During the last decade of the 19th Century Henry Corn was busy developing lower Fifth Avenue. From 14th Street to 23rd Street, as the brownstone mansions that lined the avenue fell one by one, Corn erected one office and loft building after another.
Until 1897 a four-story stone-fronted house sat on the southwest corner of Fifth Avenue and 22nd Street. As wealthy residents moved uptown, it became the home of Knoedler’s Art Gallery where well-to-do New Yorkers shopped for paintings and objects d’art.
Corn obtained the property and commissioned Robert Maynicke to design a 12-story store and loft building on the site. Maynicke was a favorite of the developer and designed several structures for him.
The resulting building, completed in 1898, was no wider than the brownstone house it replaced, 29 feet, but extended back on 22nd Street 120 feet. It was a long sliver of a structure that, if not handled expertly, could have produced an awkward design.
Anything but awkward, it was a striking work. A two-story base of rusticated pilasters would accommodate retail store space. Above a stone cornice the building rose eight stories to a bracketed cornice. Renaissance-inspired pediments capped windows on three floors, wrapping the corners.
Above the tenth-story cornice on 22nd Street rose a slate mansard roof, punctuated by robust dormers. On the Fifth Avenue side, the building was crowned by two eight-sided drums supporting an octagonal dome; an eye-catching culmination of a dignified addition to lower Fifth Avenue.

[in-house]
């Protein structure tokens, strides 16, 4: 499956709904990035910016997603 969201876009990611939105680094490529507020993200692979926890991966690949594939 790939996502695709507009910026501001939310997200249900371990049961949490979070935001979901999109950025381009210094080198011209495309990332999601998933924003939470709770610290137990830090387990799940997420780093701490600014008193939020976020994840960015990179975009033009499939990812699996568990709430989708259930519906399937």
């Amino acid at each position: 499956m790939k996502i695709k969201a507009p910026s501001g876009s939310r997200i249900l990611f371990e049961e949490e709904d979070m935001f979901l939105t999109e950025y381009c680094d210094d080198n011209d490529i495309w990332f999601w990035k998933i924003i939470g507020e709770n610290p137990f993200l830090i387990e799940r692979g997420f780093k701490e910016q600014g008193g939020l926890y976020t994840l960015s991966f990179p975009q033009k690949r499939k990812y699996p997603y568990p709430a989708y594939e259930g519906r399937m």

|Free-standing Corinthian columns surround the top-most drum under the dome, while neo-Baroque details decorate the lower section -- photo Beyond My Ken|
Nearly a century later in his “The American Skyscraper, 1850-1940: A Celebration of Height,” architectural historian Joseph J. Korom would call it “a delicate creation” and a “petite lady wearing white brick and limestone.”
The ground floor space was leased by the Sohmer Piano Company for its showroom and offices. The innovative company was responsible for the first modern baby grand piano and led the pack in marketing player pianos. The well-respected instruments were preferred by musicians like Irving Berlin and Victor Herbert.
Other tenants included publishing firms such at Toilettes Publishing in 1900, a monthly fashion magazine, and the Colonial Press in 1903. Esteemed architects Cram, Goodhue & Ferguson as well as Robert D. Kohn had their offices here and various other businesses leased space: antiques dealers Manxl, Joyant & Co., dentist Edward L. Goodell and the United States Street Cleaning Company.
In July 1909 Sohmer & Co. moved north to Henry Corn’s building at 315 Fifth Avenue, signing a 10-year lease for the store and basement at $25,000 a year.
The magnificent building escaped the architectural abuse many of its neighbors endured throughout the 20th Century. It retained its small, marble-paneled lobby and detailing. Here, until 1960, were the offices of the American Civil Liberties Union.
By the end of the century the tall wooden flagpole on the cupola was replaced with one of aluminum and in 1995 2,700 sheets of 23.5-caret gold were hand applied to the dome – each sheet about the size of a playing card.
The building was converted to residential use in 1999 – one apartment per floor above the second story and in 2005 Bone/Levine Architects did a full restoration of the façade.
Philanthropist Gregory C. Carr purchased the penthouse in 2007 for $7.1 million--an astonishing space in the two-story cupola with 360-degree views and ten-foot high windows. Four years later it was listed for $17 million. Other noted tenants included Washington lobbyists Tony and Heather Pedesta.
|Workers were once again busy maintaining the cupola in June 2011 -- photo by Alice Lum|
Robert Maynicke’s masterful use of a long, narrow site caused the AIA Guide to New York City to recommend that “Hip young architects should see this for themselves and take notes.”